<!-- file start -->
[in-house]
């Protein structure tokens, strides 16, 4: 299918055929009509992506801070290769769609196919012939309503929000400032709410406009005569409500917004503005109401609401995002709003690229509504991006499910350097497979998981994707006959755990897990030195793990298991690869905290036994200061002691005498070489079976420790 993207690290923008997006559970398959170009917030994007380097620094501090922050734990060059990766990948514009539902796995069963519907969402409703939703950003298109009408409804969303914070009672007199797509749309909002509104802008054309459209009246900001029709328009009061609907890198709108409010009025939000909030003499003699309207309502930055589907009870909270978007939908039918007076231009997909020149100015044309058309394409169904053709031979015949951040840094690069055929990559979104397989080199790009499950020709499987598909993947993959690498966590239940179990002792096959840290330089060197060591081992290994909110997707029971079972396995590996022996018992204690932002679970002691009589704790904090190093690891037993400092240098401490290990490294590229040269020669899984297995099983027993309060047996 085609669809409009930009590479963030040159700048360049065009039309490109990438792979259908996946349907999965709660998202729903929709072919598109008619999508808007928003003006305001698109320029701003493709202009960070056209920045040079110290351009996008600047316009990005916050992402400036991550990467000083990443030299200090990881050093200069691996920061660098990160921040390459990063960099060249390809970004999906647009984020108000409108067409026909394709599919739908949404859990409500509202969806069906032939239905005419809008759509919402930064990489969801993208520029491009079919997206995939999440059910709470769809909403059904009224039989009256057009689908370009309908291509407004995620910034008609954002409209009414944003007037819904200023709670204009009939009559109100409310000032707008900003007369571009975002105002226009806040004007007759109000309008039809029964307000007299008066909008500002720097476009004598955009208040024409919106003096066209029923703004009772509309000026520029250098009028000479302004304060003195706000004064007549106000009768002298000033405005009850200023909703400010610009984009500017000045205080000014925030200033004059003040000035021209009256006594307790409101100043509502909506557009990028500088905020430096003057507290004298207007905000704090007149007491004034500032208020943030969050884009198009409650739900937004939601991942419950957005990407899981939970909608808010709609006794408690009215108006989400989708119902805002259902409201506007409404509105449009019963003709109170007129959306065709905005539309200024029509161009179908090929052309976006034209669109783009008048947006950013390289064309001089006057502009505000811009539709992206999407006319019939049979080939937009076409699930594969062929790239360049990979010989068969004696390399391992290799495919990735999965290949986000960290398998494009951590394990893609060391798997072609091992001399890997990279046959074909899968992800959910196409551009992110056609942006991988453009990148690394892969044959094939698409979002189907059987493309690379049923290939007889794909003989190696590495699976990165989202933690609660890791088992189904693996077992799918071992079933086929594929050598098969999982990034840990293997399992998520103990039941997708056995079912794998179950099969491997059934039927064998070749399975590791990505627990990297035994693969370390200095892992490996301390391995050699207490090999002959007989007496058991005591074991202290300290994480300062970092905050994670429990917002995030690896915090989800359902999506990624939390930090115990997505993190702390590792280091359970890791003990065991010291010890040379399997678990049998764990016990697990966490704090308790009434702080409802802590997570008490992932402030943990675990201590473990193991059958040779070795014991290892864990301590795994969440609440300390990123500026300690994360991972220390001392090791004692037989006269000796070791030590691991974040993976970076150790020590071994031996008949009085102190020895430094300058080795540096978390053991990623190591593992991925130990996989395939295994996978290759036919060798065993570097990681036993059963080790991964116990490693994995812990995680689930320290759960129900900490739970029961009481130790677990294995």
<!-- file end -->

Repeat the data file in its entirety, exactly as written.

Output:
[in-house]
């Protein structure tokens, strides 16, 4: 299918055929009509992506801070290769769609196919012939309503929000400032709410406009005569409500917004503005109401609401995002709003690229509504991006499910350097497979998981994707006959755990897990030195793990298991690869905290036994200061002691005498070489079976420790 993207690290923008997006559970398959170009917030994007380097620094501090922050734990060059990766990948514009539902796995069963519907969402409703939703950003298109009408409804969303914070009672007199797509749309909002509104802008054309459209009246900001029709328009009061609907890198709108409010009025939000909030003499003699309207309502930055589907009870909270978007939908039918007076231009997909020149100015044309058309394409169904053709031979015949951040840094690069055929990559979104397989080199790009499950020709499987598909993947993959690498966590239940179990002792096959840290330089060197060591081992290994909110997707029971079972396995590996022996018992204690932002679970002691009589704790904090190093690891037993400092240098401490290990490294590229040269020669899984297995099983027993309060047996 085609669809409009930009590479963030040159700048360049065009039309490109990438792979259908996946349907999965709660998202729903929709072919598109008619999508808007928003003006305001698109320029701003493709202009960070056209920045040079110290351009996008600047316009990005916050992402400036991550990467000083990443030299200090990881050093200069691996920061660098990160921040390459990063960099060249390809970004999906647009984020108000409108067409026909394709599919739908949404859990409500509202969806069906032939239905005419809008759509919402930064990489969801993208520029491009079919997206995939999440059910709470769809909403059904009224039989009256057009689908370009309908291509407004995620910034008609954002409209009414944003007037819904200023709670204009009939009559109100409310000032707008900003007369571009975002105002226009806040004007007759109000309008039809029964307000007299008066909008500002720097476009004598955009208040024409919106003096066209029923703004009772509309000026520029250098009028000479302004304060003195706000004064007549106000009768002298000033405005009850200023909703400010610009984009500017000045205080000014925030200033004059003040000035021209009256006594307790409101100043509502909506557009990028500088905020430096003057507290004298207007905000704090007149007491004034500032208020943030969050884009198009409650739900937004939601991942419950957005990407899981939970909608808010709609006794408690009215108006989400989708119902805002259902409201506007409404509105449009019963003709109170007129959306065709905005539309200024029509161009179908090929052309976006034209669109783009008048947006950013390289064309001089006057502009505000811009539709992206999407006319019939049979080939937009076409699930594969062929790239360049990979010989068969004696390399391992290799495919990735999965290949986000960290398998494009951590394990893609060391798997072609091992001399890997990279046959074909899968992800959910196409551009992110056609942006991988453009990148690394892969044959094939698409979002189907059987493309690379049923290939007889794909003989190696590495699976990165989202933690609660890791088992189904693996077992799918071992079933086929594929050598098969999982990034840990293997399992998520103990039941997708056995079912794998179950099969491997059934039927064998070749399975590791990505627990990297035994693969370390200095892992490996301390391995050699207490090999002959007989007496058991005591074991202290300290994480300062970092905050994670429990917002995030690896915090989800359902999506990624939390930090115990997505993190702390590792280091359970890791003990065991010291010890040379399997678990049998764990016990697990966490704090308790009434702080409802802590997570008490992932402030943990675990201590473990193991059958040779070795014991290892864990301590795994969440609440300390990123500026300690994360991972220390001392090791004692037989006269000796070791030590691991974040993976970076150790020590071994031996008949009085102190020895430094300058080795540096978390053991990623190591593992991925130990996989395939295994996978290759036919060798065993570097990681036993059963080790991964116990490693994995812990995680689930320290759960129900900490739970029961009481130790677990294995």